The potential long-term benefits of coffee keep piling up, too, with research showing that drinking it regularly may help prevent liver disease, type 2 diabetes, at least nine types of cancer, and even neurodegenerative diseases like Parkinson’s and Alzheimer’s. In new research exploring how it may counteract those brain diseases, researchers tested several components of coffee, including a group of compounds known as phenylindanes, which are created when coffee beans are roasted. In a lab, phenylindanes prevented two types of protein fragments that are common to both Parkinson’s and Alzheimer’s from clumping together. When these proteins clump together in people’s brains, they create the plaques and tangles that are hallmarks of Alzheimer’s and Parkinson’s. More research is needed, but it may be that the phenylindanes in coffee are good for your brain. Dark-roast coffee was higher in phenylindanes than light roast, and for those who avoid caffeine, there’s good news: decaf has the same levels of phenylindanes as regular! That said, the data on protection from Alzheimer’s and Parkinson’s is at least twice as great from caffeinated as decaffeinated.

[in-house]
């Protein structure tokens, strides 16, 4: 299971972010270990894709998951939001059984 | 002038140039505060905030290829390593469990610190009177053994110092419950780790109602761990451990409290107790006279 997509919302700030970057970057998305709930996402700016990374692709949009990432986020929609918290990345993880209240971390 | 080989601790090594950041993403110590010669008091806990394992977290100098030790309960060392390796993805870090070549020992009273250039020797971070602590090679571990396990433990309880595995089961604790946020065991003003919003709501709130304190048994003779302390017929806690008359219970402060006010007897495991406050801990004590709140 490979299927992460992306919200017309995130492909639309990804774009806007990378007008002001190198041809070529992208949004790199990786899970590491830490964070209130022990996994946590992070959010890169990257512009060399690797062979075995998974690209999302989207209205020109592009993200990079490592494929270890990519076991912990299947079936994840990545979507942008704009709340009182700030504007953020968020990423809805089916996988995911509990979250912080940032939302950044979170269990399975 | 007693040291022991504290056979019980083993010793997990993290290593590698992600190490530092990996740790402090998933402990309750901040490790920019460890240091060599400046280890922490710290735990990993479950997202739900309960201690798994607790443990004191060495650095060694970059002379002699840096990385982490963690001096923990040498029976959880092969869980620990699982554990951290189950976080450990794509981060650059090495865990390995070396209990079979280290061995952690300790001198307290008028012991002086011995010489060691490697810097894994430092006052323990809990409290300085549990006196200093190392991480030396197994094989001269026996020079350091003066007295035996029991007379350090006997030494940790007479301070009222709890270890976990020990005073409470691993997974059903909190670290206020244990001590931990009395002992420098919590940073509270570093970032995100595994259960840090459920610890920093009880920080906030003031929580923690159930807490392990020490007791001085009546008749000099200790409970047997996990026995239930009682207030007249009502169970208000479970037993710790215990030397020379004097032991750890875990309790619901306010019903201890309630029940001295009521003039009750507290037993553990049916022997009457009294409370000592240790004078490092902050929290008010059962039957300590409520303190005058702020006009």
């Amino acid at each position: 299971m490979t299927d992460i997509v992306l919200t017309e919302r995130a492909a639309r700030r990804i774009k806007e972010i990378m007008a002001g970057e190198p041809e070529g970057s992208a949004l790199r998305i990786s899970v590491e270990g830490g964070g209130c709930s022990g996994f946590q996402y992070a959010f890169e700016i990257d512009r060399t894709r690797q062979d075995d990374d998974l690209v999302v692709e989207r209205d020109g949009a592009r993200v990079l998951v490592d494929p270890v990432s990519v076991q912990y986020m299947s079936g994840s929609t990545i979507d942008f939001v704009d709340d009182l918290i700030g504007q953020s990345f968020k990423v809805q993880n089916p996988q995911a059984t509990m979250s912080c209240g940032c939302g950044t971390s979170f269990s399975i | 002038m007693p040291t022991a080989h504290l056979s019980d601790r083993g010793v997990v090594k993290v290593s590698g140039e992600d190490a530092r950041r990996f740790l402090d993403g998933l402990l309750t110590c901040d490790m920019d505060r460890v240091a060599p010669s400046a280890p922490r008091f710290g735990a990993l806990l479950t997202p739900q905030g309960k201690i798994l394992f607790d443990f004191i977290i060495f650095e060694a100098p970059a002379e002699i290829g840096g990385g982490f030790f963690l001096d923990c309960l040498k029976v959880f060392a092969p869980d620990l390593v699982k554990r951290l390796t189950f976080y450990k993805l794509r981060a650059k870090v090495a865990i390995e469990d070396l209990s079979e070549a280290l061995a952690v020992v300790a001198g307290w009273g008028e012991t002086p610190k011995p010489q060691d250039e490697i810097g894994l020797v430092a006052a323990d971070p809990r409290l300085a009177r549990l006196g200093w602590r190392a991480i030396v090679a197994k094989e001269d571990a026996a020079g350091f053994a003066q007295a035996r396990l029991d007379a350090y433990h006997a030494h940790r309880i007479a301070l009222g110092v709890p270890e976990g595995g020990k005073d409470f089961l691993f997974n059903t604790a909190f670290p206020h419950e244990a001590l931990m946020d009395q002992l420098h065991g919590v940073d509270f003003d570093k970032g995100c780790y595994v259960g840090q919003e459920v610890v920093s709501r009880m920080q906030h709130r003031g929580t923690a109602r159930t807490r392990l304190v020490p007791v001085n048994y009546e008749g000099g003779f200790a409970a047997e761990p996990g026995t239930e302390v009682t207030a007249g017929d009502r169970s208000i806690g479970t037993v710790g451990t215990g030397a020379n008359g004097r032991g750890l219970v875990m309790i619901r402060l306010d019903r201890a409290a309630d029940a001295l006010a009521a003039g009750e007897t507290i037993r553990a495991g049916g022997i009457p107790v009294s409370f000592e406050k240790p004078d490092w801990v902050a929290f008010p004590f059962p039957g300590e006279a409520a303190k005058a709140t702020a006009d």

Source: Phenylindanes in Brewed Coffee Inhibit Amyloid-Beta and Tau Aggregation
“I can't imagine a day without coffee. I can't imagine!” Howard Schultz